I absolutely do NOT want to sound like I am against you or your own situation, as I know nothing about teens (yet) or your home life. I just know that my girls already act out at times, based on what is going on here, which for ME, is why I feel I need to leave soon. In reading between the lines, I saw a little girl who was trying to express her pain and sadness to you….but in a hormonal and teenager type way. Please do not confuse her poor communication styles, with her feelings not being real. And as parents, I know how easy it is to “stoop to their level”. I cannot even count the number of times I have found myself acting like a 4 or 6 year old, when my buttons were finally pushed too hard. We have to remember that WE are the parents and that no matter how badly our feelings are hurt, it is OUR job to show them UNCONDITIONAL love. After that is done, we can certainly tell them how their words and actions hurt us and affect us. But I do not think that how we feel on a deep emotional level about their actions, is really part of the issue, in the heat of the moment.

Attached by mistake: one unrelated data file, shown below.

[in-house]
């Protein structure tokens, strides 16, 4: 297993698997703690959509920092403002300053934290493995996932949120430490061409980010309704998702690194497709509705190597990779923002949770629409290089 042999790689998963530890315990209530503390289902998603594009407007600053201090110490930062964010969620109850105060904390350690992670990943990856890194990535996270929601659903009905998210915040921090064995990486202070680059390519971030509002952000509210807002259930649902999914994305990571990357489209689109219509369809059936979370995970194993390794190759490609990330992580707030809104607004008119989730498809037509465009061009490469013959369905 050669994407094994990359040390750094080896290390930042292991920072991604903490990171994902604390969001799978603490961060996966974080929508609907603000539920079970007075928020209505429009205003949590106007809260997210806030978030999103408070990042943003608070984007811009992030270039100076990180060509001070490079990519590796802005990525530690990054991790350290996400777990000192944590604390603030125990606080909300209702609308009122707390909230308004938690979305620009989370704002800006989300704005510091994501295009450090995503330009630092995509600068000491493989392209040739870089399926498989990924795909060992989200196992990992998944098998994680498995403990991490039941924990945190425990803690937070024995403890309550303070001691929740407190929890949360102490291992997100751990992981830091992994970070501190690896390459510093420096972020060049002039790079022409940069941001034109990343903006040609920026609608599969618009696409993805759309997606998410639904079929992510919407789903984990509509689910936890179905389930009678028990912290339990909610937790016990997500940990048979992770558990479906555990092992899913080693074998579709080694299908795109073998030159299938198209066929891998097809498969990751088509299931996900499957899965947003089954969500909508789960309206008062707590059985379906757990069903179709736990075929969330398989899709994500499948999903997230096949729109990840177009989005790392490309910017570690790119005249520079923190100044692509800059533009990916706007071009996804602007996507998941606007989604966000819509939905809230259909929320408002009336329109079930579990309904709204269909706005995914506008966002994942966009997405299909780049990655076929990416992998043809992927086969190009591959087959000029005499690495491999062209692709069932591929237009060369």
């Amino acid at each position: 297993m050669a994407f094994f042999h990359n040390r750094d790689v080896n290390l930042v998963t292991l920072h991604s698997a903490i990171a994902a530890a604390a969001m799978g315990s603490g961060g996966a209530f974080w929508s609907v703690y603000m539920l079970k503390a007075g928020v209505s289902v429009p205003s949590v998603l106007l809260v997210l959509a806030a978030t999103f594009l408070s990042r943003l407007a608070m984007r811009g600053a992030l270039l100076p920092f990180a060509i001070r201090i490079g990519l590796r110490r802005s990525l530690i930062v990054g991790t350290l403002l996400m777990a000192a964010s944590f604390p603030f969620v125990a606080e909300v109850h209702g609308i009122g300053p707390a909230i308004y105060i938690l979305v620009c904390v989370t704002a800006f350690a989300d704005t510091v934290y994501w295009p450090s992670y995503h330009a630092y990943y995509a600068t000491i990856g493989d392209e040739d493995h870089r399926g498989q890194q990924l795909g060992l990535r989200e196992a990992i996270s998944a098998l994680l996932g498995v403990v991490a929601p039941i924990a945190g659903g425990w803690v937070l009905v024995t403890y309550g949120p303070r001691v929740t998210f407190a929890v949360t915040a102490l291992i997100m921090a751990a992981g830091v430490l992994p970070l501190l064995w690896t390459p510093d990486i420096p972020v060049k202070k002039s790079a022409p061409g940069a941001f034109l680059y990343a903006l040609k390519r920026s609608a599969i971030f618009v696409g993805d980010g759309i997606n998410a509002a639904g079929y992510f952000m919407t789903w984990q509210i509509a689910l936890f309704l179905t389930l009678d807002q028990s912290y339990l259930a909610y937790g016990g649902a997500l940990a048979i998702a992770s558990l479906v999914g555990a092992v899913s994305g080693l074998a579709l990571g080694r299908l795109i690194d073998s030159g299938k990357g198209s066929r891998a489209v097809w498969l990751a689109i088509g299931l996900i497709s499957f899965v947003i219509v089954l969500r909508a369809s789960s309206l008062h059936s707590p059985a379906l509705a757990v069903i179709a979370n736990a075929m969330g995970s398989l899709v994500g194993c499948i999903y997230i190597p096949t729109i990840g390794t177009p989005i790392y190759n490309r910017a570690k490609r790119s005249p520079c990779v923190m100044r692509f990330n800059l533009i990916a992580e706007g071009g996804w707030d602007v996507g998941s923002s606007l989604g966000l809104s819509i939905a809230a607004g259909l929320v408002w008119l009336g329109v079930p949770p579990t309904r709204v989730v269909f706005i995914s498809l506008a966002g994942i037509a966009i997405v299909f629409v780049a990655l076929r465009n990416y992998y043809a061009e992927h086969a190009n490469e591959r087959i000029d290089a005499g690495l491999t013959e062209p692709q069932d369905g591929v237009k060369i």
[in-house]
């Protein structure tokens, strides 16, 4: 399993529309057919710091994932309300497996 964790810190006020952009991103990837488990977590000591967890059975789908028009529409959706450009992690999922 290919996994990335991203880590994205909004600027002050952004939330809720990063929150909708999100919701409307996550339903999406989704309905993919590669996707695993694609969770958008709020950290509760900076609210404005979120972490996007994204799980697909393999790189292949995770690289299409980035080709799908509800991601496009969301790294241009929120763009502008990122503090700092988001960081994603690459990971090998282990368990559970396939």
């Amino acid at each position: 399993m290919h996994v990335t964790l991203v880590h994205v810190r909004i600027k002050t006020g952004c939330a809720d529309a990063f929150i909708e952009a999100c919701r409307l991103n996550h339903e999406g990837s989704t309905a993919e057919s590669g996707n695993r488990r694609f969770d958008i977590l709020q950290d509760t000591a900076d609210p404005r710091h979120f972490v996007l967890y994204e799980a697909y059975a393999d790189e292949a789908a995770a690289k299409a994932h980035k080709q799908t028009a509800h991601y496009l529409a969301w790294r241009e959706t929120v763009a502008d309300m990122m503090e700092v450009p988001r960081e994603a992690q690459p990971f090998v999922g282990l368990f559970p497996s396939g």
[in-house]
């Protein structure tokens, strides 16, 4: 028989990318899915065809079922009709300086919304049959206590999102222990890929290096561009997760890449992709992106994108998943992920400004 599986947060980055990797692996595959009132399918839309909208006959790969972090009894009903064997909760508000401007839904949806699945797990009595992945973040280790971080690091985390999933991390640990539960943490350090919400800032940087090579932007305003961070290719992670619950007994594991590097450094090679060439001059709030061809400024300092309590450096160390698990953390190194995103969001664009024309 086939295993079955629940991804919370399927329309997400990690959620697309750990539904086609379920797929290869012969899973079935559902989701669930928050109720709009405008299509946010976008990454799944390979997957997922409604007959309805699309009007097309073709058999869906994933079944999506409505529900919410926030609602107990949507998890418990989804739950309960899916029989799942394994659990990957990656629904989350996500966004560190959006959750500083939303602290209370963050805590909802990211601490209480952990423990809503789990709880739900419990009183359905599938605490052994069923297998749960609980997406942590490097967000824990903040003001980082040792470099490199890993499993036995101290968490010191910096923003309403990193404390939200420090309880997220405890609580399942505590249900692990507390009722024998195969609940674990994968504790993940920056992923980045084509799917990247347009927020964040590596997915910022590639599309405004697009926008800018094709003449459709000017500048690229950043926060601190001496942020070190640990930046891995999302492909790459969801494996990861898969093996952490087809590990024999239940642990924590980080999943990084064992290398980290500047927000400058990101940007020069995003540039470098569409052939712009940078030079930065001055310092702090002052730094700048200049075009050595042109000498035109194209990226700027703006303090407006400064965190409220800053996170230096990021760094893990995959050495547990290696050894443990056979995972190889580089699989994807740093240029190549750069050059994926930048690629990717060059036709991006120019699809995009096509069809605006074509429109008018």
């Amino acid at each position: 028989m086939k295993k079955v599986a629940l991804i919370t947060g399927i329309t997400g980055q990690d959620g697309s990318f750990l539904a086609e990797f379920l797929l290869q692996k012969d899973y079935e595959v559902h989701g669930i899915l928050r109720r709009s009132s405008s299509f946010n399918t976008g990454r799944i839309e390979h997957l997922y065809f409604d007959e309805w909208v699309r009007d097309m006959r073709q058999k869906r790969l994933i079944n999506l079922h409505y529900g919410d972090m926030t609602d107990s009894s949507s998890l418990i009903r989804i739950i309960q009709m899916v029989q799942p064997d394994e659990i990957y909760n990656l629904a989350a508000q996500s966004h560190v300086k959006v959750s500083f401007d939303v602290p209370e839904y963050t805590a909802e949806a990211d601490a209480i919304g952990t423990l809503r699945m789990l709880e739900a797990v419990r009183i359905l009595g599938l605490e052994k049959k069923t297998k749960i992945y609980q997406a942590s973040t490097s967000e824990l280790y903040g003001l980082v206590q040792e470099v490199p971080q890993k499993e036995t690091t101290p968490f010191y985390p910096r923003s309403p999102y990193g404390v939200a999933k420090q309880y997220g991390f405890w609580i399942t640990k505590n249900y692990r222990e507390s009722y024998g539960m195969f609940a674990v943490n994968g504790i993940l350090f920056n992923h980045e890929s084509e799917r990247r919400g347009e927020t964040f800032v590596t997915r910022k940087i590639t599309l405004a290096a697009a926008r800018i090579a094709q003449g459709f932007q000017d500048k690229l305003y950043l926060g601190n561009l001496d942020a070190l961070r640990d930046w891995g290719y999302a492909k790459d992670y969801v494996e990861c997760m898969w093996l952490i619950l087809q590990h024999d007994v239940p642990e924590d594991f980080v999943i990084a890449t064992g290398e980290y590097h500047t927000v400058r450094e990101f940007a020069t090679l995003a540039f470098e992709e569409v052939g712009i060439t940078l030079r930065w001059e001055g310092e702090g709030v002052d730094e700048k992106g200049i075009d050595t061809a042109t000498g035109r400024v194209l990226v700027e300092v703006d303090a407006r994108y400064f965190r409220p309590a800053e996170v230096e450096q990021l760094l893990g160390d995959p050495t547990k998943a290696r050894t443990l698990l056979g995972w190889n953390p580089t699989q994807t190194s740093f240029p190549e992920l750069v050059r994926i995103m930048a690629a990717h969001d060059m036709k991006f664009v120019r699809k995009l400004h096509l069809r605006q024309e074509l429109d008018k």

I remember a time shortly after the birth of our twins. My Husband and I were still a real couple and we had some hurt feelings in regard to his parents, and how they were choosing to spend their time with his brother and his family over us. (that is a long story and isn’t as cut and dry as it sounds, but that was the premise for the sit down.) Anyway, we sat them down and tried to be open about sharing our time and making plans and then how it did hurt our feelings when they would cancel on us last minute, just b/c the other brother had an unpredictable schedule and funds. I learned very quickly that in HIS family (even though my husband initiated the conversation) that things like this, feelings, were NOT going to be addressed and cleared up properly. Instead, his mom sat there acting hurt, making comments about how her son had NEVER had this issue before (insinuating that it was MY issue, even though he’d never had the issue b/c he had never had CHILDREN before). She actually verbalized and pointed out all the times through the years that HE had hurt her feelings as a mother and so on. I found the discussion to be highly juvenile on her part. Children are GOING to hurt their parents feelings. And to hold onto that and not process it as just that….children acting as children or teens acting as teens, was really immature, I thought. And then to bring it up, to make her first born, people pleasing, like is black and white, SON….feel BAD for trying to be honest with her about something, just really upset me. It took about a year for things to normalize and I NEVER ever mentioned discussing ANY issues with them again. EVER. I learned very quickly that it was going to be easier to just sweep the obvious under the rug.